Culture, community and curves: The journey of safety improvement
The term safety culture was popular and sought after in the 2000s and has fallen out of favor in the past five years. As safety professionals advise and guide their organizations or a single site on a journey of safety improvement, culture is indeed important, but most have found that a safety culture is not something that can exist on its own. In fact, a safety culture may not be desirable. To test this, try out different words before “culture,” like the two other elements of the traditional three-legged stool of safety, productivity and quality.
To harken further back in the 2000s, consider the buzz around priorities and values. Many safety professionals spent time lobbying for safety to be included in their organization’s mission, vision, or values statements. The argument was that priorities change, and values remain steady. A company saying “safety is our first priority” was not good enough, because, as some safety professionals argued, priorities can change.
In this brief and recent history of safety culture, priorities and values are presented to show how safety professionals are often misaligned with the organizations they serve. It seems agreeable to the profession that safety should not operate in a silo, but old habits die hard! Breaking free of safety culture will bring safety out of their silo at the organizational and site or team level. Words matter and goals are important – safety professionals must align with the organization even when individually they may subscribe to other priorities, values, or philosophies.
What is culture?
Applicable phrases from the Merriam-Webster definition of culture include:
- “The characteristic features of everyday existence (such as diversions or a way of life) shared by people in a place or time.”
- “The set of shared attitudes, values, goals and practices that characterizes an institution or organization.”
- “The integrated pattern of human knowledge, belief and behavior that depends upon the capacity for learning and transmitting knowledge to succeeding generations.”
In short, culture is often an observation of outcomes, practices and human behavior. It just “is.”
How can community help us understand culture?
A safety professional already has a monumental task at an organization: to impact worker safety and improve upon the metrics that describe that outcome. Remember the last time you started a new job? Think back to how you evaluated the organization for fit before you accepted the role. You likely picked up on clues pointing to the organization’s culture, not their safety culture.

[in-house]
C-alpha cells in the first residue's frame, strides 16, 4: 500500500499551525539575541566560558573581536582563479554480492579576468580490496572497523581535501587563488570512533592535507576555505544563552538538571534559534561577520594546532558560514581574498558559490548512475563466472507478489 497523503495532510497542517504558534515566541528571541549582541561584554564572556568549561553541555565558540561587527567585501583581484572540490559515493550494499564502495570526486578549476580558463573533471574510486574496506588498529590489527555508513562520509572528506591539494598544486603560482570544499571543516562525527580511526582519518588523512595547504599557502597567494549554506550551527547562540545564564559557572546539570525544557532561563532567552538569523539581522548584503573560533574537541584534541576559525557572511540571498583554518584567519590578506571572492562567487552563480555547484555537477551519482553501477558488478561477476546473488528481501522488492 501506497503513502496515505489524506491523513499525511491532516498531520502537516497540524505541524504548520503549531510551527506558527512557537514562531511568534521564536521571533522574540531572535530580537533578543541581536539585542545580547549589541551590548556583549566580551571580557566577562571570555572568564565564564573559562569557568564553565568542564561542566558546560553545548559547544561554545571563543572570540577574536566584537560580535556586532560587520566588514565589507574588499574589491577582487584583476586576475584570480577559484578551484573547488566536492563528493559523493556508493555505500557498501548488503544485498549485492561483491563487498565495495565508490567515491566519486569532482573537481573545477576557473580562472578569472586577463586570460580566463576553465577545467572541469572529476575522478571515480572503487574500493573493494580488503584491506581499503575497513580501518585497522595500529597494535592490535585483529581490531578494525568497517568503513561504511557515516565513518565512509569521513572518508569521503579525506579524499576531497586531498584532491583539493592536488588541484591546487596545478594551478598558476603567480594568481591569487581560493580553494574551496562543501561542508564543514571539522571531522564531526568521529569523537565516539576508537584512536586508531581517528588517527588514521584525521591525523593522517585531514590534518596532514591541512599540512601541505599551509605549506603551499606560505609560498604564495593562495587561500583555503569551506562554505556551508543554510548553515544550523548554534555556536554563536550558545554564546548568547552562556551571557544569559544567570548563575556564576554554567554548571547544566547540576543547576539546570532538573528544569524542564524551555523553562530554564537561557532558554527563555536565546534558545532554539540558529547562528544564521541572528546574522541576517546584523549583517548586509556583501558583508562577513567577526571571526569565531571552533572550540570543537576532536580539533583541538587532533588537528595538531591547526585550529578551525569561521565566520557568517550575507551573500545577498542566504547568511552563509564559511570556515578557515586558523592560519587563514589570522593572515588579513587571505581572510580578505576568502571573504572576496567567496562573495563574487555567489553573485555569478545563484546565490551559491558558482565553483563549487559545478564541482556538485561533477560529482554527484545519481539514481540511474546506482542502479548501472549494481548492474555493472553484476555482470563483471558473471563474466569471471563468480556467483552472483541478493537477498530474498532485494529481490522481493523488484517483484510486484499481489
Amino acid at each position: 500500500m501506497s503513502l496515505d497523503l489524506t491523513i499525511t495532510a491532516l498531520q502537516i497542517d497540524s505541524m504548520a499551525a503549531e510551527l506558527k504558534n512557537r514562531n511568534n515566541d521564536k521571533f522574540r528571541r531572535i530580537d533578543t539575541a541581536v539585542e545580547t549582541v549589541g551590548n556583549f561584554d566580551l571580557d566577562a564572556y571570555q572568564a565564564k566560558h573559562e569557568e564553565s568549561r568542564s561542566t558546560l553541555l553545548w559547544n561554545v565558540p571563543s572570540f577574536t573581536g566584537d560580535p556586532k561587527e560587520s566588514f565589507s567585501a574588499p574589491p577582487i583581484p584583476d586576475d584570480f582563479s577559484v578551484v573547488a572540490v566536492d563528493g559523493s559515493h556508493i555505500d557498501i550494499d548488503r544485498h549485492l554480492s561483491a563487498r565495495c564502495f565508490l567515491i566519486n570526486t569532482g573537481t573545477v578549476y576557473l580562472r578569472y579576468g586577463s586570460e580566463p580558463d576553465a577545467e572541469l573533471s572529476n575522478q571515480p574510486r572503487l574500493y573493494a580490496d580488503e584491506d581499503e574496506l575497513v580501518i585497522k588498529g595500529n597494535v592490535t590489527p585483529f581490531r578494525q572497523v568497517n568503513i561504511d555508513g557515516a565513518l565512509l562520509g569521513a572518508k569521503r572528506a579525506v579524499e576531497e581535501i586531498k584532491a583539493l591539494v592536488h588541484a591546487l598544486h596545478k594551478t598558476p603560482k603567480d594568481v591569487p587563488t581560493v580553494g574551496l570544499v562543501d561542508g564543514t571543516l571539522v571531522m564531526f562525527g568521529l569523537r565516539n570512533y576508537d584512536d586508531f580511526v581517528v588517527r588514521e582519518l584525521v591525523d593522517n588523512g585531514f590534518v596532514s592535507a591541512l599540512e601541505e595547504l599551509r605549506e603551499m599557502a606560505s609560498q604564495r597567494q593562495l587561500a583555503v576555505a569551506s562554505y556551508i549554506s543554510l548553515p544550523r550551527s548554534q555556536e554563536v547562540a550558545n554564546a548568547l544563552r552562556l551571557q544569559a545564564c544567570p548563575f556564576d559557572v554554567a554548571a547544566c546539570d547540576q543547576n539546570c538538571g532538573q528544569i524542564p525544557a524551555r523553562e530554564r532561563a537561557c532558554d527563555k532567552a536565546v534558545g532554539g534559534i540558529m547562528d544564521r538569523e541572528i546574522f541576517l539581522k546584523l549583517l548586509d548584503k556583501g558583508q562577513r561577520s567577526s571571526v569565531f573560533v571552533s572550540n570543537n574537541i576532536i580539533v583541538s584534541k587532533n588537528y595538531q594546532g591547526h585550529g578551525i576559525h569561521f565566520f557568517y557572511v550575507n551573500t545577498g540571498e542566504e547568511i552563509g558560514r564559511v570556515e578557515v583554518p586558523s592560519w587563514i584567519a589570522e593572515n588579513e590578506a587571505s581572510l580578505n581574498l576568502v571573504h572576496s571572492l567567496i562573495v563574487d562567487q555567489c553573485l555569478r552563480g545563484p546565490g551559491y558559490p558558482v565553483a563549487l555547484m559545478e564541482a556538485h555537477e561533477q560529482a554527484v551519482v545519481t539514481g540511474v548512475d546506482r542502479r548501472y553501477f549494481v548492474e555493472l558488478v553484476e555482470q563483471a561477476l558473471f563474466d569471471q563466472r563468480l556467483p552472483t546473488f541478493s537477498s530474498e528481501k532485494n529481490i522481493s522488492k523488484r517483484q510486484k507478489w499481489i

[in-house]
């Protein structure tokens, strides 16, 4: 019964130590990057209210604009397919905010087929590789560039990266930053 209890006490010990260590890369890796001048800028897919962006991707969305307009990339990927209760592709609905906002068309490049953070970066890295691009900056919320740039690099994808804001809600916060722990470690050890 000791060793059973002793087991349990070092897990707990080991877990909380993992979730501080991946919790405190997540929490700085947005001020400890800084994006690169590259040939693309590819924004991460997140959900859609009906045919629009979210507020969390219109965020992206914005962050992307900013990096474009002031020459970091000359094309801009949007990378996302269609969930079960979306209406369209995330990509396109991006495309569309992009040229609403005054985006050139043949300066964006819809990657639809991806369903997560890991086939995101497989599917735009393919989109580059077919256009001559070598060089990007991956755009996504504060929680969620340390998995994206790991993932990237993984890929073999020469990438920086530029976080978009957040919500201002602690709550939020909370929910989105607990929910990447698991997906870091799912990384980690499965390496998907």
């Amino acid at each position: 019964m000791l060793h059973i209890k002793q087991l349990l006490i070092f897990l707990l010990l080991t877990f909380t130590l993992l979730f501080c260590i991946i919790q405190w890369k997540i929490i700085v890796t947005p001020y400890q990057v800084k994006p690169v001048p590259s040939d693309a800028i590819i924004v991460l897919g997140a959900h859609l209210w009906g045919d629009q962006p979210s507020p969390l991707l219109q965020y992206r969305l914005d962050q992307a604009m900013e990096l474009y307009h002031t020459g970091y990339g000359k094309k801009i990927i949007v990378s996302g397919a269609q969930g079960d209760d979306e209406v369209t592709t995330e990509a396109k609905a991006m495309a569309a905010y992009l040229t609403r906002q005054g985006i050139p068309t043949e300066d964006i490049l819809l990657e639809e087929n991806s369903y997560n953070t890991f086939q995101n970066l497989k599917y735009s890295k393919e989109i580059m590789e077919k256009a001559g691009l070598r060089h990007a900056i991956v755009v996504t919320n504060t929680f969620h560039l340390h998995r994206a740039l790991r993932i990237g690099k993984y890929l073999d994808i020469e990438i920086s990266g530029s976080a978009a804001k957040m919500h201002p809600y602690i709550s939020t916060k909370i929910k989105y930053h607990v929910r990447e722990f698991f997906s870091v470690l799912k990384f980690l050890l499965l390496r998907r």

An organization’s culture is often summed up in a statement, but a safety professional is able to see what that looks like in daily operations – often the culture plays out differently in each community of an organization. Communities include individual teams, areas of a shop floor or construction site, a satellite location, a corner of the office building, or other groups of people in a place or time.
Merriam-Webster defines community as: “an interacting population of various kinds of individuals (such as species) in a common location.” This definition may help you understand why safety culture is limiting. In pursuit of a safety culture, often an organization is attempting to instill the same definition of the company and its goals to a diverse workforce.
Looking at the workforce as multiple communities within an organization that ebbs and flows by the day is more realistic. Due to the common location of these diverse individuals and the endless varying factors to contend with each workday, culture will play out in many different ways. How these communities operate and include safety in their work will clue you in to the organization’s culture. This culture will not match what the marketing department and executives of the organization have crafted, this will be a different culture statement that describes the outcomes of the work environment. This is the true culture of an organization!